Sep 21, 2016 at 11:25 pm #3427452
So I have been 4 season backpacking and even spent one night in 16 deg F daytime temps (not sure overnight temps). I’m trying to decide if I can improve my sleeping pad situation.
I have the Thermarest NeoAir small. The older one, not the x-lite. I like the pad and it’s only 9 oz with the Zpacks ditty bag. It’s roughly 3/4 length. The inflating nozzle sticks up (poor design) instead of being in-line with the pad like new models. R value of 2.5?
I also have a thin foam pad I bought from BPL back in the day. I no longer remember the rated R value. It is 3oz and is full length.
I think I was supposed to put the foam pad on top of the neo air, but I didn’t, I put it under. With my 15 deg bag I was cold, especially where my legs hung over the air mattress.
I was considering an X-therm (r value = 5.7), but they are expensive and heavy! I’m wondering if I can get close to the same R value. The regular is 15oz, but to be fair I’m at 12 oz with my two pads combined.
I was considering a piece of emergency blanket on the floor of the tent, under the sleeping pad. Will this do anything for me?
I realize I could put hand warmers in my socks before bed, or I could purchase down pants, or wear vapor barrier pants/socks. (will this contribute to sweating that will reduce the effectiveness of the down sleeping bag?)
I have a synthetic down pull over: Nano Puff, and a synthetic down hat/neck warmer. I have midweight SmartWool long sleeve top and pants.
While I have considered converting to hammock camping for solo sleeping, I would still like to keep a flexible tent setup.Sep 22, 2016 at 12:42 am #3427458Franco DarioliSpectator
@francoLocale: Gauche, CU.
The original Neo Air was indeed rated at R2.5.
Can’t remember the type of mat BPL sold but this will give you an idea of the R values according to size :
3/8″ = ~1.36 *
1/4″ = ~.90
1/8″ = ~.45
add one on top of the other and you know the R value of your existing system.
*From Richard NisleySep 22, 2016 at 1:14 am #3427460Justin BakerBPL Member
@justin_bakerLocale: Santa Rosa, CA
I use an x therm, it’s one of the best gear purchases I have made. I don’t consider it heavy. The x lite is 12 ounces with an r value of 3.2 and has a 30 denier bottom. The x therm is 15 ounces with an r value of 5.7 a 70 denier bottom. So for 3 more ounces I get a 4 season pad with a very durable bottom. I have talked to people who have lots of holes in their 30 denier x-lites. Totally worth the extra 3 ounces for a solid do it all pad. The x therm is the only pad I own and I don’t see a reason to get a slightly lighter pad for warmer weather use.
For your purposes it would be by far the most weight efficient way to stay warmer sleeping on the snow.Sep 22, 2016 at 1:30 am #3427461
For summer use though, I can’t justify the extra 6 oz. FWIW, I don’t have the xlite, I have the previous version. It has held up wonderfully, so no complaints there…and I may just swap to hammock solo camping in the summer…Sep 22, 2016 at 10:29 am #3427514Chad “Stick” PoindexterBPL Member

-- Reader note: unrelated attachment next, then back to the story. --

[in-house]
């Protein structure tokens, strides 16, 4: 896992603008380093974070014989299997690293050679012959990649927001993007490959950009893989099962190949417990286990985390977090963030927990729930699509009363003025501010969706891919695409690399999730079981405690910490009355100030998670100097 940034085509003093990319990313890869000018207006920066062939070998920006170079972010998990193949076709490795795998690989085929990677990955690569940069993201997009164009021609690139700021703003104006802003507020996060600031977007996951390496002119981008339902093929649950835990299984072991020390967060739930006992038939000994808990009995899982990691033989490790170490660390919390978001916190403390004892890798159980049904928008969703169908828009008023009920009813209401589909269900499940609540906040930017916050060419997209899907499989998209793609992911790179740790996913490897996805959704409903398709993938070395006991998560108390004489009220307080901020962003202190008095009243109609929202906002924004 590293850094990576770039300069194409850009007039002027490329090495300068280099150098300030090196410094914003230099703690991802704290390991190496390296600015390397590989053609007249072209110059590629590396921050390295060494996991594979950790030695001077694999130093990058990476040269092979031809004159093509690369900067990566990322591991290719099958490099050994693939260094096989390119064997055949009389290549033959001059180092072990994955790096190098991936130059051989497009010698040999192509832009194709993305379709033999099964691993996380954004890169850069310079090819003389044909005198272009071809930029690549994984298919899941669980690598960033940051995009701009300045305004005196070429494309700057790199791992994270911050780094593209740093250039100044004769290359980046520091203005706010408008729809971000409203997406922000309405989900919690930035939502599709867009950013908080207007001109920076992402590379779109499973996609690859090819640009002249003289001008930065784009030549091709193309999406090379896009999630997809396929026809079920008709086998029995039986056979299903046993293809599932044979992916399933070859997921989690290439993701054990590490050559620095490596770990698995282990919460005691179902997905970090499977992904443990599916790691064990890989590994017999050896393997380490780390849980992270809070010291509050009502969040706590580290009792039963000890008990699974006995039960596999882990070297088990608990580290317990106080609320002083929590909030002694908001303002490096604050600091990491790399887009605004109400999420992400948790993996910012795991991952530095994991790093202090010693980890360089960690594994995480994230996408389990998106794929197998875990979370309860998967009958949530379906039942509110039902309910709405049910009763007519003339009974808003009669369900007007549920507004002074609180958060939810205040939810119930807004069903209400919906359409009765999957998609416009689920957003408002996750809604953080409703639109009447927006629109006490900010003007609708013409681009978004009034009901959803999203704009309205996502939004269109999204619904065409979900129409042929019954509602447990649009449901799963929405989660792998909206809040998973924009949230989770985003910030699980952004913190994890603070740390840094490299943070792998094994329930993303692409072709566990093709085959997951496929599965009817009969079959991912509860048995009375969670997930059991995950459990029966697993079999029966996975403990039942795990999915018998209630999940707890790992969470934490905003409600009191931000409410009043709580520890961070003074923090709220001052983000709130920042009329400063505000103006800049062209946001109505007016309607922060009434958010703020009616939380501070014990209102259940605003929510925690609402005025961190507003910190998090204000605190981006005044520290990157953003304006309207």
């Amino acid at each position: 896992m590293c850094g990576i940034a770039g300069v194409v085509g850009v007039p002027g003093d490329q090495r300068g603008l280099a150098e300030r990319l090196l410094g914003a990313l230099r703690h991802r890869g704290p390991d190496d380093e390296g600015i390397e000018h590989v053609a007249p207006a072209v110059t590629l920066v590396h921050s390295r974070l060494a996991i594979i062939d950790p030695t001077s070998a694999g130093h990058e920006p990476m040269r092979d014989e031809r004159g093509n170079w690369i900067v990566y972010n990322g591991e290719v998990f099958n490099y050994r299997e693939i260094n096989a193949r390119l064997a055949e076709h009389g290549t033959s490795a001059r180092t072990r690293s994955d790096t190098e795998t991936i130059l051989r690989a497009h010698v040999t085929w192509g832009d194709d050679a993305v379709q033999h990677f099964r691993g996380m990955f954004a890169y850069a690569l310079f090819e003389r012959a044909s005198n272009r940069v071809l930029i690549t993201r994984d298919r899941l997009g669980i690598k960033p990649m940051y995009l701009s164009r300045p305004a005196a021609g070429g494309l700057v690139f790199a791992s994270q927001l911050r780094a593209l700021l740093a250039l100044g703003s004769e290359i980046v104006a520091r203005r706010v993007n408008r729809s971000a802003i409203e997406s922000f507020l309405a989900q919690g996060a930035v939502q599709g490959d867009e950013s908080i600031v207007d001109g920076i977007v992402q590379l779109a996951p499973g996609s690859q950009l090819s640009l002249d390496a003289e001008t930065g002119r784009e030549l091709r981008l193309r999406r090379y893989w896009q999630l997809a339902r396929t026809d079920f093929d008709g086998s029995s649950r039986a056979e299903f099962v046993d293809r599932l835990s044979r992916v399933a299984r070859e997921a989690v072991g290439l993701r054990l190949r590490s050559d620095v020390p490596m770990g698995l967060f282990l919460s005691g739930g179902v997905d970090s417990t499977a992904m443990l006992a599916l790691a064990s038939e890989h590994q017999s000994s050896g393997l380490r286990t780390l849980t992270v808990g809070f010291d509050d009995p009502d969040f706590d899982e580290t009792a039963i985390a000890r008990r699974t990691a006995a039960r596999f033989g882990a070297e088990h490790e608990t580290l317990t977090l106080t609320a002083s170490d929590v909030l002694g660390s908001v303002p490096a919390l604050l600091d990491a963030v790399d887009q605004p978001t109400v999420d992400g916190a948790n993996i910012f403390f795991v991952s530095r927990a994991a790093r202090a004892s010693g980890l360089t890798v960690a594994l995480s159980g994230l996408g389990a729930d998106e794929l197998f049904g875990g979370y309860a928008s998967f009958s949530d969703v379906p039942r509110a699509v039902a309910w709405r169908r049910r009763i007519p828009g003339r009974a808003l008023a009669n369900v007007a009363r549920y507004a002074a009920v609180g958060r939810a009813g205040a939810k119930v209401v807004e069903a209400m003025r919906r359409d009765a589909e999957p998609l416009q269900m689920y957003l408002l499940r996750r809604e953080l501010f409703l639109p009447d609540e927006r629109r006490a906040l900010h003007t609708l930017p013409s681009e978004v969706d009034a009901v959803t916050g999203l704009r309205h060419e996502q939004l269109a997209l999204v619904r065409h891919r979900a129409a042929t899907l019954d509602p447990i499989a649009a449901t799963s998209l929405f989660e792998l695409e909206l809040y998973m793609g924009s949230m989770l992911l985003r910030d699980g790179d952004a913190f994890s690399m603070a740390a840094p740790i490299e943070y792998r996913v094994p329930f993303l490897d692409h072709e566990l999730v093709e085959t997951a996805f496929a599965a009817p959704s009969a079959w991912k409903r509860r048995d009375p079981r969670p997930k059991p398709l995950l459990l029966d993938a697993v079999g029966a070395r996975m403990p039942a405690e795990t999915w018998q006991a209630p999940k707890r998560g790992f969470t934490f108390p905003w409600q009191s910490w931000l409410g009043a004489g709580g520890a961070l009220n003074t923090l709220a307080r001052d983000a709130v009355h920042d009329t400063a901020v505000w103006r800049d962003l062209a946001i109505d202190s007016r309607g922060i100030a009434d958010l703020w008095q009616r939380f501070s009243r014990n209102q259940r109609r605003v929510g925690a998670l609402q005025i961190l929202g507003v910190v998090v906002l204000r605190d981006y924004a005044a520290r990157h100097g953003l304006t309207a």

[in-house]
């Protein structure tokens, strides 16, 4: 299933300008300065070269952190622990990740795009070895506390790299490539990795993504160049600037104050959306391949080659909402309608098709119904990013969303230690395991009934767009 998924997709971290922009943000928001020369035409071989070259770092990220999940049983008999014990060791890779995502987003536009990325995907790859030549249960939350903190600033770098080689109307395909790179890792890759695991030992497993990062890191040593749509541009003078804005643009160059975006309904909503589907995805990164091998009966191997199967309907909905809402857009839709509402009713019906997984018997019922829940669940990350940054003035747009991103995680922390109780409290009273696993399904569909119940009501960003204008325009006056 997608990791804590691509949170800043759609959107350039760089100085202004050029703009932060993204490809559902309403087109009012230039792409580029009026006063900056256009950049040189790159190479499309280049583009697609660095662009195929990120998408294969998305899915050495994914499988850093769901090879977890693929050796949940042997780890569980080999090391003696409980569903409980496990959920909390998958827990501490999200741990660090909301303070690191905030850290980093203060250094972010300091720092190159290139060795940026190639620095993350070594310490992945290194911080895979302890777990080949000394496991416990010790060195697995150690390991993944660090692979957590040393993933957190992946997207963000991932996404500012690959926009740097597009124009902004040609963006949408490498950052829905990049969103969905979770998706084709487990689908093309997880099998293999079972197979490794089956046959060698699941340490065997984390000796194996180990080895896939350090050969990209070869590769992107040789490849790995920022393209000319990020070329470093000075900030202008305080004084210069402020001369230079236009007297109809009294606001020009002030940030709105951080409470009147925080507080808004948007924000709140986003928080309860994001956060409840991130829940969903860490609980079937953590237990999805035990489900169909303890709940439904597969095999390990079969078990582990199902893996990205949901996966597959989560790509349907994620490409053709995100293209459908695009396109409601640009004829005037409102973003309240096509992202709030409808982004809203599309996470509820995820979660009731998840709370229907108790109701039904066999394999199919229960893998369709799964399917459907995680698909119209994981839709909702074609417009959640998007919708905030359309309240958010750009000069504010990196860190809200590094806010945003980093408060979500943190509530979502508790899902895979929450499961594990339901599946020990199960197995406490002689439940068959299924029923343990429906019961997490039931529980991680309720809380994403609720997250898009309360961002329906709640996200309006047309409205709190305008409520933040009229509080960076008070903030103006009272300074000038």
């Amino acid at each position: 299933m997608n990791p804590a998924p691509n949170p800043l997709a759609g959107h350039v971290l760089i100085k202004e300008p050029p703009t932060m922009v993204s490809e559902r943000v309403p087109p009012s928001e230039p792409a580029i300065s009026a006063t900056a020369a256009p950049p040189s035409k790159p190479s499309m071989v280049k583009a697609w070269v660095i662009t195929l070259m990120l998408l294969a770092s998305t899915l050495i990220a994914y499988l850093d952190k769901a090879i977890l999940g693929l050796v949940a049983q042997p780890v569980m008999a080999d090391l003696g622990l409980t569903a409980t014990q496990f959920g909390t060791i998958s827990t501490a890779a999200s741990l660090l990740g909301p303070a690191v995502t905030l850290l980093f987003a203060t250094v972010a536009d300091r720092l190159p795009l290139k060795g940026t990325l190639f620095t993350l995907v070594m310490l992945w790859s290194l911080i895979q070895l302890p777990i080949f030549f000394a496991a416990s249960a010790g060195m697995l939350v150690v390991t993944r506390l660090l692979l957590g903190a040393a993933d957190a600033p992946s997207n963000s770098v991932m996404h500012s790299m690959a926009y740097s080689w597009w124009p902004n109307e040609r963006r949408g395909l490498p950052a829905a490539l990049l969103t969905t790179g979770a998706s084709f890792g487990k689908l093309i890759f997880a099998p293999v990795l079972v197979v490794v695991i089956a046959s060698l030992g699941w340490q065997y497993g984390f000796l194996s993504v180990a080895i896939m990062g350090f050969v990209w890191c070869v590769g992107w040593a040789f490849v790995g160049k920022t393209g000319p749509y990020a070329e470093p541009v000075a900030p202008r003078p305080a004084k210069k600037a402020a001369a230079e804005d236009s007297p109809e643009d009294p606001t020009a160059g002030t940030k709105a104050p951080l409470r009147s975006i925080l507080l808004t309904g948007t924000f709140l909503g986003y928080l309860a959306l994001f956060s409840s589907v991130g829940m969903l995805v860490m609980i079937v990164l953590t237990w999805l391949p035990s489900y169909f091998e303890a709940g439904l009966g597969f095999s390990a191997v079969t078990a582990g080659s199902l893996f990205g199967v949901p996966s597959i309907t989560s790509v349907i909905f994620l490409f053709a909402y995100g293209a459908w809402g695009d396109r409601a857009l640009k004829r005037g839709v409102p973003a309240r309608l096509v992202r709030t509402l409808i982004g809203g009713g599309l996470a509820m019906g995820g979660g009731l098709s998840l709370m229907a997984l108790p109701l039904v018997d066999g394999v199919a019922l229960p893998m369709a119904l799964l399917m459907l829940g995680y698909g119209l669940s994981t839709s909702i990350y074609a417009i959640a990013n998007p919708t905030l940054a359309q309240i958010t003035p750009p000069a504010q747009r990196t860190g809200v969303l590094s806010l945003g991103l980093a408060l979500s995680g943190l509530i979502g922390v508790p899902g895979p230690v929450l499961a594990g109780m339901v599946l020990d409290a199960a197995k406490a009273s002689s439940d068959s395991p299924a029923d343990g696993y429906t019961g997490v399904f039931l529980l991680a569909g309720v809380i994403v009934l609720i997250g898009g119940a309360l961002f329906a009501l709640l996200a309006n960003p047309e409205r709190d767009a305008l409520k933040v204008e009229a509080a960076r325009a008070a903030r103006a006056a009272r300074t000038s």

@stickLocale: Southeast USA
I always found that by putting the foam pad on top of the NeoAir it was noticeably warmer, as opposed to under the NeoAir. With my older NeoAir and a 1/8″ CCF pad on top, I was warm at 20F. At around 15F I would feel cold spots while moving around. Much lower than that and it was time for a 1/4″ pad instead of the 1/8″ pad. Maybe try putting the foam pad on top.Sep 22, 2016 at 10:48 am #3427516Lester MooreBPL Member
@satoriLocale: Olympic Peninsula, WA
+1 on putting the foam pad on top – it makes a noticeable difference. Seems to add at 10 degrees worth of sleeping comfort with my setup using a newer NeoAir and 1/8″ pad doubled up for the torso.
As to vapor barrier pants/socks, I would skip those in favor of a 3 ounce home-made vapor barrier liner (VBL). Provided that you can tolerate using a VBL, it’s the lightest way I’ve found to add sleeping comfort in lower temperatures. My 3 ounce VBL made from trash bag heat sealed together adds at least 10 degrees of comfort to my sleep system and I only get moderately clammy inside it. If you sweat a lot, then a VBL may not work for you – it’s a very personal thing. Only way to know if you like it is to try it out.Sep 22, 2016 at 2:06 pm #3427536Brad RogersBPL Member
@mocs123Locale: Southeast Tennessee
The first problem is that you don’t know what the nighttime temps were but at 16*F daytime temps you were probably at or below 0*F in a 15* bag, so both your pad and bag may be inadequate.
It is amazing how many people skimp on ground insulation and a testiment to how far we have come that you consider a full length 2.5″ thick 15oz pad good to below zero heavy. A few years ago you would be well above 20oz for a similar pad.
If you don’t want the Xtherm you may exparament with the cc foam pad on top and see if that helps. I have found cc foam warmer than its r value implies (it could just be me) but I think you will need at least a 1/4″ or 3/8″ pad to get the warmth addition to your neoair you are looking for. If that doesn’t work the Xtherm is an excellent (but pricy) pad.
You might also look at your bag in those temps as you were obviously well below the bags rating. Supplementing with clothing makes sense if you need extra warmth occasionally but if you do it often a warmer bag is probably in order.
I have only tested the Xtherm down to single digits but it was very warmSep 22, 2016 at 4:20 pm #3427567
Sorry, the 16deg was actually the windchill, so at night it may have been around 15 deg. I typically think I sleep hot, but definitely the 3/4 length pad simply doesn’t work in the winter for me, even with the foam pad.
I think I want to start camping more in the winter, so either I need to pick up an Xtherm or consider a hammock quilt that is sufficient. I’m not sure which is more cost effective.Sep 25, 2016 at 11:12 am #3428004
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